Wednesday, October 1, 2014

Why an Ideal MVC Framework Fails

One of the "Next Big Things" these days is the use an MVC framework for developing Web applications. There are a number of MVC frameworks out there including Backbone, Ember, and the rapidly growing Angular. 

Ideally these MVC frameworks are great, hook things together and any changes to the model (data) and all the views are updated based on the controller code. If there is changes to the model, the data is automatically updated on the server. This is the ideal case.

However, it assumes one critical thing, you have the access rights to CRUD data on the server. This is an extremely dangerous assumption.

In our iPhora security model, we assume the opposite and you do not have access rights to any data on the server. We do not trust anything and any request. We assume that you are trying to hack and inject. Your authorization is checked during each request. We looked at using Angular since it is the hot stuff of the MVC world and everyone seems to be using it. We also looked briefly at Backbone. However, these required us to hack and patch the code to do what we wanted it do. As a result, it would be hard to maintain in the future when new versions of Angular or Backbone comes out.

Since we have been using Dojo for awhile, we looked at a couple of Dojo-based MVC frameworks including Dojorama and the Dojox/MVC. These two also assumes an ideal MVC approach which is not what we wanted. Also Dojox/MVC is heavy.

Most of the MVC frameworks works well for simple applications and even more complexity applications. But for our iPhora applications like iPhora Touch, within one session, the user access rights and roles will vary constantly depending of the state and application the user is accessing. 

One thing that all these MVC frameworks lack is good documentation not on how to use it but documentation regarding the core architecture and functionality. You have to go through all the code and test and sometimes it is trial and error and assumptions. What a pain.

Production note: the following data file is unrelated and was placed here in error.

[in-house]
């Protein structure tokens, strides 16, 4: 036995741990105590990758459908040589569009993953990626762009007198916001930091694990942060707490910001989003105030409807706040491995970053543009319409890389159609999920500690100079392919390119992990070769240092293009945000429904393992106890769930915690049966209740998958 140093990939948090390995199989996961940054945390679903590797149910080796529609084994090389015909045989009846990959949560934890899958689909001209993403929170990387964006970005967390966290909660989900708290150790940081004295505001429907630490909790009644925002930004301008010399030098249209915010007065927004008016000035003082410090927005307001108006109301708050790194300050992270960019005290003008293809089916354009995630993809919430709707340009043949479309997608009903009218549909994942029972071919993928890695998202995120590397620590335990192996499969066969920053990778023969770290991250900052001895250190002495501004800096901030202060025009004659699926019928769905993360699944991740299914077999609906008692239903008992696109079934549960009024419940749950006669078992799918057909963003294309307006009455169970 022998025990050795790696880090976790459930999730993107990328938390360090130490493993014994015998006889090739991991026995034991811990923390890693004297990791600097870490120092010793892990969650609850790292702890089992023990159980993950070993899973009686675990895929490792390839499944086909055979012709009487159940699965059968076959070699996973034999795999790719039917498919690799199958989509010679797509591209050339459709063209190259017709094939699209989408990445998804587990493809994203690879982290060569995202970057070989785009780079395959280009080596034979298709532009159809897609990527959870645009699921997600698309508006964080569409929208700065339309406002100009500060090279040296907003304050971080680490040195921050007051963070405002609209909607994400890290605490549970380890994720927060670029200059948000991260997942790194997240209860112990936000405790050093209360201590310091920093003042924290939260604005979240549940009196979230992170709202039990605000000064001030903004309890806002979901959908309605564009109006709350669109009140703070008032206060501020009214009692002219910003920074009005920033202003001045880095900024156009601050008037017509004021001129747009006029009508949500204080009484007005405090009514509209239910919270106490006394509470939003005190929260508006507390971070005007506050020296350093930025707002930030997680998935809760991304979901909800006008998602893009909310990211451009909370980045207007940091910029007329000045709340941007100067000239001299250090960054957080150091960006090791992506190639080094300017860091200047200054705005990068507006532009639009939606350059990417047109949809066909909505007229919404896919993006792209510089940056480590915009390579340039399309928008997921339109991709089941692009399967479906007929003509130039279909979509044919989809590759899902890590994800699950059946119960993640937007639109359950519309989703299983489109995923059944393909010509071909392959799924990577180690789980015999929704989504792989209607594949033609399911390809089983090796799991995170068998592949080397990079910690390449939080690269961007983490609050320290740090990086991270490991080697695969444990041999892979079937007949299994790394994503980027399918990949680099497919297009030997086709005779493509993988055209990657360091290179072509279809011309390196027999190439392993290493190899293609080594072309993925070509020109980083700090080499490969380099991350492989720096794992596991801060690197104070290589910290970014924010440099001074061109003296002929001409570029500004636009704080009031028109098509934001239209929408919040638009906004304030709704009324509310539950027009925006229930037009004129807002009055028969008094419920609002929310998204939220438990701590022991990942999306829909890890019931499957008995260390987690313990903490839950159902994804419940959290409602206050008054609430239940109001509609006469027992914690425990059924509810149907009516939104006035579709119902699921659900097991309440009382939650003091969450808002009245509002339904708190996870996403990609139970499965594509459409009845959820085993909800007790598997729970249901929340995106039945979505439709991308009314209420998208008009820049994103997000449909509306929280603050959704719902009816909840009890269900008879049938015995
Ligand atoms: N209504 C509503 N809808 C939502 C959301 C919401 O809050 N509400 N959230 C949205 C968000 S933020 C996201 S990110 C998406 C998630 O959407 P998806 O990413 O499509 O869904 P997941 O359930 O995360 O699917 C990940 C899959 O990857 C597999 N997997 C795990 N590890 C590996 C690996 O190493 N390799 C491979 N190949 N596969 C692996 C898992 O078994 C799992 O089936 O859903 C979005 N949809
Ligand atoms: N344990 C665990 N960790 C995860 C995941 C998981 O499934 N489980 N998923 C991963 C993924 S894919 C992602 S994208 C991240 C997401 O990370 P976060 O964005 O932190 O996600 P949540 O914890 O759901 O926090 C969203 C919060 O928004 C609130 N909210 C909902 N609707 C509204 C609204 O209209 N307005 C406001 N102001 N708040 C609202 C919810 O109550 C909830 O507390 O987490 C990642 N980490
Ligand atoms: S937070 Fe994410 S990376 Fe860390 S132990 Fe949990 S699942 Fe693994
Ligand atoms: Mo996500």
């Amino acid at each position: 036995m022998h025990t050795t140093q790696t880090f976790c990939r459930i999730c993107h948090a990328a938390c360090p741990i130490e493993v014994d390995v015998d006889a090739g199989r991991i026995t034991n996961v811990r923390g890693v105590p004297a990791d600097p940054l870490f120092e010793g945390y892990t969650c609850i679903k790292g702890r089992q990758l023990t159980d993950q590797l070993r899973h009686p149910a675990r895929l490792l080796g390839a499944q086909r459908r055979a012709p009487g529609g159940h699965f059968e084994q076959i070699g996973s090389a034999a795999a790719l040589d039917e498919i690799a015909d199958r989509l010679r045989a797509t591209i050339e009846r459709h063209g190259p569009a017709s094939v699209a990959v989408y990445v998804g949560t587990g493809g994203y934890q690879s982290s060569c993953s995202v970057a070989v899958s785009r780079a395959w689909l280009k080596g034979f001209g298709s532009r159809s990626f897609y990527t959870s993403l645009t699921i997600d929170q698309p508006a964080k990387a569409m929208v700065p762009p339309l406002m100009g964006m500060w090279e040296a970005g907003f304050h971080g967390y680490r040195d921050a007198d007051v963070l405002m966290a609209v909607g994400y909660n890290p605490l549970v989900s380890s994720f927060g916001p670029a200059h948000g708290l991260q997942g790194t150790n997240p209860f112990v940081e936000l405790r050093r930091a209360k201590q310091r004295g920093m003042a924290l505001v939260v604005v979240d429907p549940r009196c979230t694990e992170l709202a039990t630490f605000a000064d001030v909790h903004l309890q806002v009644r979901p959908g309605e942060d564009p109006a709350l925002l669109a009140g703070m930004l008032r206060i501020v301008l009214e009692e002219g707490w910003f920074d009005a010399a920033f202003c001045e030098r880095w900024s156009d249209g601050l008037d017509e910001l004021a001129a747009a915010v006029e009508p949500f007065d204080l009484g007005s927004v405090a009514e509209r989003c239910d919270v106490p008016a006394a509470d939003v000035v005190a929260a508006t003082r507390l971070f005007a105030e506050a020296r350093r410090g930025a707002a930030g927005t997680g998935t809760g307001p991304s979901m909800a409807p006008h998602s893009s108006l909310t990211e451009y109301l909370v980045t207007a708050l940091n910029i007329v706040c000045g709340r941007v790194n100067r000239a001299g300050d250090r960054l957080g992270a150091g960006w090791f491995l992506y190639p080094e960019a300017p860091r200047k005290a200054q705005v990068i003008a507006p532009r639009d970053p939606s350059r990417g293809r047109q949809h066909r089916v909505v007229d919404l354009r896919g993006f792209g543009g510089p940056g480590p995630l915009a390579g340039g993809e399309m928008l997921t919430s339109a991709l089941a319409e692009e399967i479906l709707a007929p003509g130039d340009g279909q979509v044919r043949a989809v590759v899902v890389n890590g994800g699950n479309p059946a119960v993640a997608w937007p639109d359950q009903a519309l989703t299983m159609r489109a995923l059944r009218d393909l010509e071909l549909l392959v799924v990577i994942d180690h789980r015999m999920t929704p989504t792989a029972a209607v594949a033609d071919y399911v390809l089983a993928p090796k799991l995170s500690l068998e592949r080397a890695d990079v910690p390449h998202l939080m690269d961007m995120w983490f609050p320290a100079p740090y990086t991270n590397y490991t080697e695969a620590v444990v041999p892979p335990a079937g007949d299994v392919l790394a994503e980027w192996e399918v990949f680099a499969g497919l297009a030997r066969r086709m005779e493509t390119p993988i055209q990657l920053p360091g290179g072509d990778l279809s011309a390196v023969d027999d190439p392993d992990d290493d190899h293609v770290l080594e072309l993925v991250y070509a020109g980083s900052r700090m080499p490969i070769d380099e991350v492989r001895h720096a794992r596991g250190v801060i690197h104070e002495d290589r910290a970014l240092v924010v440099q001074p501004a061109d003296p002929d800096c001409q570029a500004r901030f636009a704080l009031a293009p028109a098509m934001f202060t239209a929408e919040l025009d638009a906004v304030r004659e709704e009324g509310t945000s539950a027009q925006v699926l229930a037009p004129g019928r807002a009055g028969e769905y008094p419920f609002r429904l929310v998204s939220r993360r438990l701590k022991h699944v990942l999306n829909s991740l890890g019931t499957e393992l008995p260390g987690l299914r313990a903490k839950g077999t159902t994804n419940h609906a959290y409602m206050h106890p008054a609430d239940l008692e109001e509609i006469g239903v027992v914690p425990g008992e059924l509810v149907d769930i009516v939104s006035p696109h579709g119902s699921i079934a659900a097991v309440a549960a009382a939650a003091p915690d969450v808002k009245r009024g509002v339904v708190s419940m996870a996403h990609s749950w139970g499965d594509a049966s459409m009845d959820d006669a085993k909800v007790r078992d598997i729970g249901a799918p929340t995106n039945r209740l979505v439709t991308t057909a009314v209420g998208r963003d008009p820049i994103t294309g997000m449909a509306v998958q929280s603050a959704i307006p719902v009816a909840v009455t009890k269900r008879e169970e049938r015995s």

So we decided to create our own MVC framework using Dojo. The newer AMD approach for Dojo lends itself to the MVC approach.  Dojo already has core methods to handle MVC including dojo.store, dojo.stateful, dijit.watch/unwatch, and dojo.store.observeable. Also, don't forget the powerful dojo.subscribe and dojo.publish. We used the Dojorama project as a guideline and starting point. This MVC project is a good demonstration of the power of Dojo.

So where are we? Our initial MVC architecture is completed and we have modified our development tools to handle the new MVC approach. But, we expect more changes to come as we test.  The base core code is almost complete and will be ready for a test during the next couple of days. Our existing page-based JSON Restful services API will require some minor changes that are relatively easy to make. We are half way done in updating our existing iPhora Dojo/Bootstrap widgets to Dojo 1.10/Bootstrap 3.2 with MVC-based hooks. So stay tune for more updates.

5 comments:

Jesse Gallagher said...

Ah, I was thrown off by the title - you're talking specifically about client-side MVC frameworks, not MVC frameworks in general.

In any event, it is indeed crucial to not trust data from the client. Due to that, using the Domino REST API directly is a bad idea for this sort of thing (though it's perfect for an example, which is why it shows up in tutorials). What you really want to have is an API implemented on the server that does this sanity-checking regardless of the source - so all the validation, access control, etc. done on the server and then exposing a specific REST API.

It gets more complicated when you have to do the same validation twice in order to avoid having to round-trip everything all the time, but that's sort of the hassle of web development.

Domino Interface said...

Yes that is what our Restful API does and you can only GET and POST no PUT or DELETE, since I need to check you out before I let you do anything. You can simulate PUT and DELETE to be compatible with CRUD, put it really just a POST. The avoidance of double validation in the data model is tricky and that is what I am working on right now.

Jesse Gallagher said...

If you end up building it out further to the point where it makes sense to have it as a service in each DB via an OSGi plugin, I recommend giving Wink a look. It makes it pretty easy to construct web services with code for GET/POST/PUT/DELETE - it's what I use with my model-framework API, and I got the inspiration from the DAS code.

Domino Interface said...

Thanks for the info, I will take a look.

Domino Interface said...

Thanks for the info, I will take a look.